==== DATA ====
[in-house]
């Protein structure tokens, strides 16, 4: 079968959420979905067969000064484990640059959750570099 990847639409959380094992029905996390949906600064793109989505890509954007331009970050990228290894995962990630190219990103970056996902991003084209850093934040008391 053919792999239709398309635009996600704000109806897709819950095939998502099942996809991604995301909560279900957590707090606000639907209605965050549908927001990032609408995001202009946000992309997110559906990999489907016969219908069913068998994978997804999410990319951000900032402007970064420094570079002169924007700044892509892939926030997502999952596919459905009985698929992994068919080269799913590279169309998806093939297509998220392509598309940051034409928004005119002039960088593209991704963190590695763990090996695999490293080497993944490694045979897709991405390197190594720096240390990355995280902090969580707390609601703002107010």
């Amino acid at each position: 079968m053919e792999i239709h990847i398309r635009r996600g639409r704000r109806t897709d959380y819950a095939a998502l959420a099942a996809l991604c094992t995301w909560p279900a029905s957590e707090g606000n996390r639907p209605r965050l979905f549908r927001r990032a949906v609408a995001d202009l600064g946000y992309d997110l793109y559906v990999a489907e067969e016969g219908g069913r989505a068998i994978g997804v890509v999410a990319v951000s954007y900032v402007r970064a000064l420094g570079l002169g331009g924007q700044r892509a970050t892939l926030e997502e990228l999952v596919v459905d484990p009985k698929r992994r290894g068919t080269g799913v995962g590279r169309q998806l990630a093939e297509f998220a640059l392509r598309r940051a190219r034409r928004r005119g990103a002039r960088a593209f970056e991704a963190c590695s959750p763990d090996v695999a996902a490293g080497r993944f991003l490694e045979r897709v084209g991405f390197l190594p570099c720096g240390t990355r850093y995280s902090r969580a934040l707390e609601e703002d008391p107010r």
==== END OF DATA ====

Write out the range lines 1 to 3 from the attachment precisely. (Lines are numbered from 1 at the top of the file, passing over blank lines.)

[in-house]
């Protein structure tokens, strides 16, 4: 079968959420979905067969000064484990640059959750570099 990847639409959380094992029905996390949906600064793109989505890509954007331009970050990228290894995962990630190219990103970056996902991003084209850093934040008391 053919792999239709398309635009996600704000109806897709819950095939998502099942996809991604995301909560279900957590707090606000639907209605965050549908927001990032609408995001202009946000992309997110559906990999489907016969219908069913068998994978997804999410990319951000900032402007970064420094570079002169924007700044892509892939926030997502999952596919459905009985698929992994068919080269799913590279169309998806093939297509998220392509598309940051034409928004005119002039960088593209991704963190590695763990090996695999490293080497993944490694045979897709991405390197190594720096240390990355995280902090969580707390609601703002107010």
């Amino acid at each position: 079968m053919e792999i239709h990847i398309r635009r996600g639409r704000r109806t897709d959380y819950a095939a998502l959420a099942a996809l991604c094992t995301w909560p279900a029905s957590e707090g606000n996390r639907p209605r965050l979905f549908r927001r990032a949906v609408a995001d202009l600064g946000y992309d997110l793109y559906v990999a489907e067969e016969g219908g069913r989505a068998i994978g997804v890509v999410a990319v951000s954007y900032v402007r970064a000064l420094g570079l002169g331009g924007q700044r892509a970050t892939l926030e997502e990228l999952v596919v459905d484990p009985k698929r992994r290894g068919t080269g799913v995962g590279r169309q998806l990630a093939e297509f998220a640059l392509r598309r940051a190219r034409r928004r005119g990103a002039r960088a593209f970056e991704a963190c590695s959750p763990d090996v695999a996902a490293g080497r993944f991003l490694e045979r897709v084209g991405f390197l190594p570099c720096g240390t990355r850093y995280s902090r969580a934040l707390e609601e703002d008391p107010r």